As shown in FIG. 1, each twisted wire pair from customer premises 102a n housing an xDSL modem 104 connects to a multiplexor device such as, for example DSLAM 107 or MiniRAM 140. Furthermore, a connection from MiniPAM 140 terminates in DSLAM 107. In exemplary network 100, DSLAM 107 may be, for example, an Alcatel 7300 DSL Access Line Multiplexor. Generally, the physical termination of an xDSL line in a multiplexor device comprises a firmware card, which is placed in a port or slot in the multiplexor device. The characteristics of the firmware cards vary depending upon the purpose of the card and the type of service that is being provided over the particular xDSL line. For example, if the DSL line terminating in a particular port will provide frame relay services, a card that supports frame relay is placed in the port. Similarly, if the xDSL line that will terminate in a port will be used to connect to another multiplexing device, a card supporting this function is placed in the port.
Prior to provisioning a firmware card in a port of a multiplexor, the port needs to be planned to operate with the particular card. In other words, each port needs to be configured to operate with the particular firmware card that is to be placed in the port. Systems and methods for automatically planning DSL multiplexor ports are described below.
2. Exemplary DSL Network Management System
FIG. 2 depicts an illustrative DSL network management system 200 in which systems and methods for planning DSL ports in accordance with the invention may operate. As shown, system 200 comprises at least one network manager (NM) 202, a plurality of element managers (EMSs) 201a 201m, DSLAMs 107a n forming a portion of broadband access network 101, MiniRAMs 140a n also forming a portion of broadband access network 101, and a plurality of communication paths or links 202a n, 203a m, 204a m between the NM, EMSs, DSLAMs, and MiniRAMs. NM 202 coordinates the operation of nodes, elements, objects, cards, physical links, equipment, and the like, within network management system 200. DSLAMs 107a n and MiniRAMs 140a n comprise managed elements within network management system 201. EMSs 201a m comprise intermediaries between NM 202 and the broadband network elements including DSLAMs 107a n and MiniRAMs 140a n. As an intermediary, the EMSs interpret messages, such as simple network management protocol (SNMP) messages, to and from nodes in network management system 201. In one embodiment of the invention communication between the NM 202 and the EMSs 201a m is via X.25, serial, TCP/IP, or UDP/IP connection while communication between the EMSs 201a m and the DSLAMs 107a n is via SNMP over UDP/IP. In an illustrative embodiment of system 200, NM 202 comprises, for example, an Alcatel 5620 Network Manager, EMSs 201a m comprise, for example, Alcatel 5526 Access Management Systems, DSLAMs 107a n comprise, for example, Alcatel 7300 DSL Subscriber Access Platform.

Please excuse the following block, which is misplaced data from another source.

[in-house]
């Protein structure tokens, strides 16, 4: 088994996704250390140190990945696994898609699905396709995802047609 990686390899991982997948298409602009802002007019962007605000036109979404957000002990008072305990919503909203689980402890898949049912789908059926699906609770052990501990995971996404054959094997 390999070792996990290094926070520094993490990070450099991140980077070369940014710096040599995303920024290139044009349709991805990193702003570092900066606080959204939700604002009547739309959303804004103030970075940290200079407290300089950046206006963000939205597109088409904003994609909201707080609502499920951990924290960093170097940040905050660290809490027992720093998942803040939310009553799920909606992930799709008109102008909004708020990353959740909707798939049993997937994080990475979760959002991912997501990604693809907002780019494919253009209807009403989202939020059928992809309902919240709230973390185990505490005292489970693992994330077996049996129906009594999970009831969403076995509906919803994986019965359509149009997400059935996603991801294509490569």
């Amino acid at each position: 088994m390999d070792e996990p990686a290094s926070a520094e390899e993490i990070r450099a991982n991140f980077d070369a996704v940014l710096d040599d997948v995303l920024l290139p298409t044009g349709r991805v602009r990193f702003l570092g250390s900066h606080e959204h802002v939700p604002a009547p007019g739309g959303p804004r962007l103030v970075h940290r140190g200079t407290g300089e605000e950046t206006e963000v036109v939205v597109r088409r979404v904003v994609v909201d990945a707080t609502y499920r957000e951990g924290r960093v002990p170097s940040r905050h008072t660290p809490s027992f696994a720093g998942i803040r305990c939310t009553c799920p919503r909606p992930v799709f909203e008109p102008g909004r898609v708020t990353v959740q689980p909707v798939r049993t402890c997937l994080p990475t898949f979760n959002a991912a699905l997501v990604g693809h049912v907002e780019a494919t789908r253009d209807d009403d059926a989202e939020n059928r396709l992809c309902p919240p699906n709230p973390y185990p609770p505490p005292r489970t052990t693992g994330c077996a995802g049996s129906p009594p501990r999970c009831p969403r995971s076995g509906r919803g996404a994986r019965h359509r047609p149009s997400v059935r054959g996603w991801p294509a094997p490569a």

Port Planning Tool (PPT) 210 operates to communicate with EMSs 201a n over communication link 205 to automatically plan ports on multiplexor devices such as for example, DSLAMs 107a n and MinRAMs 140a n. PPT 210 is further capable of generating and displaying reports detailing the information retrieved from EMSs 201a n, DSLAMs 107a n, and MiniRAMs 140a n, and the planning of ports that has been automatically implemented.
PPT 210 is operable to contact EMSs 201a n, retrieve query information from EMSs 201a n, retrieve query information from network devices 107a n and 140a n, and configure or plan network devices 107a-n and 140a-n. In the illustrative embodiment, PPT 210 communicates with EMSs 201a n via a designated communication port such as for example, port 14000. Generally, a transport layer interface (TLI) protocol is used for communicating with EMSs 201a n.
PPT 210 may be implemented on a generic computing system such as is shown in FIG. 3. As shown, computing device 320 includes processing unit 322, system memory 324, and system bus 326 that couples various system components including system memory 324 to the processing unit 322. The system memory 324 might include read-only memory (ROM) and random access memory (RAM). The system might further include hard-drive 328, which provides storage for computer readable instructions, data structures, program modules and other data. A user may enter commands and information into the computer 320 through input devices such as a keyboard 340 and pointing device 342. A monitor 344 or other type of display device is also connected to the system for output. Communications device 343, which may be for example a TCP/IP enable device, provides for communications in system 200. Processor 322 can be programmed with instructions to interact with other computing systems so as to perform the algorithms described below with reference to FIG. 4. The instructions may be received from network 200 or stored in memory 324 and/or hard drive 328. Processor 322 may be loaded with any one of several computer operating systems such as Windows NT, Windows 2000, or Linux. Those skilled in the art recognize that while PPT 210 is illustrated as a desktop computing system, other computing devices such as for example, laptop and handheld computing devices might alternatively be employed.
Automated Planning of DSL Multiplexor Ports
The present invention is directed to systems and methods for automatically planning ports on DSL multiplexor elements. Generally, planning results in a port being configured to operate with a card having a particular set of characteristics. Thus, the configuration established during planning of a port depends upon the characteristics of the card that is expected to be received in the port. The process of planning a port comprises defining for the particular port, the card type that will be placed in the port (e.g. whether it is a D1LT or ADLT card), a profile for the card (e.g. the sync rate), and the version of software that will run on the card. Once a port has been planned, and a card in accordance with the planned configuration is placed in the port, the service should operate.